The Greatest Threat to Success and How to Avoid It...
Over my decades as a coach, I’ve identified six considerations for success. These are motivation, understanding, confidence, support, the marketplace — and ability. One doesn’t suffice for fulfillment, for success — for earning a good life. They are complementary and build on each other for you.
These are the factors you must check off to gauge your chances of success at any challenging task or goal.
A checklist is essential. For example, a good home or professional chef will tell you that the first crucial consideration in cooking is the mise en place: having in place all the ingredients for a dish, already measured, cut-up, at hand, and set to go. You chop the vegetables, have the spices at hand, and start. If you’re baking, you’ve measured the flour, sugar, spices, other ingredients — and you can start. Once all of that is done, the cooking or baking begins.
Like most checklists, the mise en place seems like a quite simple organizing system, but it is also a mindset that anchors the chef or baker’s motivation, ability, understanding, and, most of all, confidence. With everything in place, the chef is liberated to create and do what they do best: turn ordinary ingredients into something extraordinary.
Candidly ask yourself: Am I motivated to do this? Am I able? Do I understand how to harness my ability to get the job done? Do my past achievements make me confident that I can do this? Do I have support? Is there a marketplace that will appreciate the effort?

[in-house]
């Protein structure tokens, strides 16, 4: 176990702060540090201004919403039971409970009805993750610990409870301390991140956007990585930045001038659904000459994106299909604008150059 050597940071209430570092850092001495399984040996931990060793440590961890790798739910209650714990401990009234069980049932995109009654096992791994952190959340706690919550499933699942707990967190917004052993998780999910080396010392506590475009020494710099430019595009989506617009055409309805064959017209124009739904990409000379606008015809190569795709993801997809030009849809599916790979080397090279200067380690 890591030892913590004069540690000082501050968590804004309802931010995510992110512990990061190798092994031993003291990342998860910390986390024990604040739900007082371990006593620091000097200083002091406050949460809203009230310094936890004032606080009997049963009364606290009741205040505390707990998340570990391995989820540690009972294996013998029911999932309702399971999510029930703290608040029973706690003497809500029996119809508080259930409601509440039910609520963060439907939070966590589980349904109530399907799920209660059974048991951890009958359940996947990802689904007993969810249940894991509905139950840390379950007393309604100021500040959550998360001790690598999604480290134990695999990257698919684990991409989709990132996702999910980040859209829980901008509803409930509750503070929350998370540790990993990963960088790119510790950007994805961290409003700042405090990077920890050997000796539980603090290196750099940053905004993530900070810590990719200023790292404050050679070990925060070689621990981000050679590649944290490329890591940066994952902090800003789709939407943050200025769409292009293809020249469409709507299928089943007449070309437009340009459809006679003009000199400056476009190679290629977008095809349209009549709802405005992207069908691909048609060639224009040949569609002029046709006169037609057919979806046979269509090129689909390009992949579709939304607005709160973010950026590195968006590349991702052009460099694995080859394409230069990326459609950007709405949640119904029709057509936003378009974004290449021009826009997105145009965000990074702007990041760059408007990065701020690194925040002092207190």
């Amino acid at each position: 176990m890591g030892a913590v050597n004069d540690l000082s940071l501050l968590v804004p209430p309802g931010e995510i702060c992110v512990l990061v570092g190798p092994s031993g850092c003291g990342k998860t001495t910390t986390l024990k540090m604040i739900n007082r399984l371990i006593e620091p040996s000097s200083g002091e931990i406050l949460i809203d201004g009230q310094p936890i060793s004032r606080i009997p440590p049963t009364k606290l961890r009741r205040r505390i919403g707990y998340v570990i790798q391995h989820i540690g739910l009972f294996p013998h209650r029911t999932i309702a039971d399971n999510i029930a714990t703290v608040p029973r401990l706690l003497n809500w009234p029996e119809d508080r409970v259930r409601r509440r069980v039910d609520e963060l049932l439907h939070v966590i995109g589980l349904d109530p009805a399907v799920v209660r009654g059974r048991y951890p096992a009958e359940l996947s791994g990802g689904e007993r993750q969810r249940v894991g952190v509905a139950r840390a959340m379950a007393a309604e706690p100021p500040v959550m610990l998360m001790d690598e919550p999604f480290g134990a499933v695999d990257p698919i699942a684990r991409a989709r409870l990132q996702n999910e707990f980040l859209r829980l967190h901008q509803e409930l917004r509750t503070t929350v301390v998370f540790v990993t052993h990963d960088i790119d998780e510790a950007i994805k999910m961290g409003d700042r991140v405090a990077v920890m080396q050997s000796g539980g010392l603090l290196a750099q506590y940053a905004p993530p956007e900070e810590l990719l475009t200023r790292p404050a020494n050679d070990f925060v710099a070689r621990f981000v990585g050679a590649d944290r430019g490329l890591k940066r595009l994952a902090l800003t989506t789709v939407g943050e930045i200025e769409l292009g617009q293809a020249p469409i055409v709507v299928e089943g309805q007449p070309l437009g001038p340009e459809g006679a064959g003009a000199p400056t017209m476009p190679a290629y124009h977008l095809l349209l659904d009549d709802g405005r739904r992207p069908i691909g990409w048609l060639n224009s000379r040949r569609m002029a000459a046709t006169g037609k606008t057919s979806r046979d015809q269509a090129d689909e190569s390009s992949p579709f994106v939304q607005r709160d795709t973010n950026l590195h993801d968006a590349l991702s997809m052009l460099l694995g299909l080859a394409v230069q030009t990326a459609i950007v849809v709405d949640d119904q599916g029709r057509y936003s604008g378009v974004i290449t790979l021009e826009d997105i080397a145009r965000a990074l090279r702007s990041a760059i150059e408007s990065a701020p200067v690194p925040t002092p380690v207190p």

Understanding: “No one is born knowing how to do a start-up. You learn it as you go. I follow the Rule of Fools: ‘Fool me once, shame on you. Fool me twice, shame on me.’”
Confidence: “I’ve created three distinct products—we call them SKUs—for the brand. It’s not foolish to expect a fourth idea and a fifth to show up. It’ll happen.”
Support: “We entered an accelerator contest last year, and we were one of five small companies chosen to be mentored for six months by experts in the food industry, mostly for the purpose of attracting investors, which doesn’t interest us yet. When I don’t know something, I call my mentors.”
Marketplace: “People will always need ready-made sauce to put on their pasta and pizza, to stuff their peppers, to make chili. Our niche is the high end. We don’t need everyone to buy, just the right sliver of the market, and those people are finding us.”
Then I asked Marie if she felt aligned. “Alignment is something I felt right away,” she said, “because I was enjoying myself. Two years into it, though, when we were showing a little profit, I started wondering what was the purpose of all this work if I wasn’t taking a salary yet. What was the endgame? One of the mentors told me that start-ups aim either for steady profit growth or being bought out. I decided our goal was getting someone to buy us, after which we could keep at it with more resources or move on. That gave me clarity and purpose. I felt aligned again.”
Marie had all the right answers. Can you say the same about the life you’re living right now?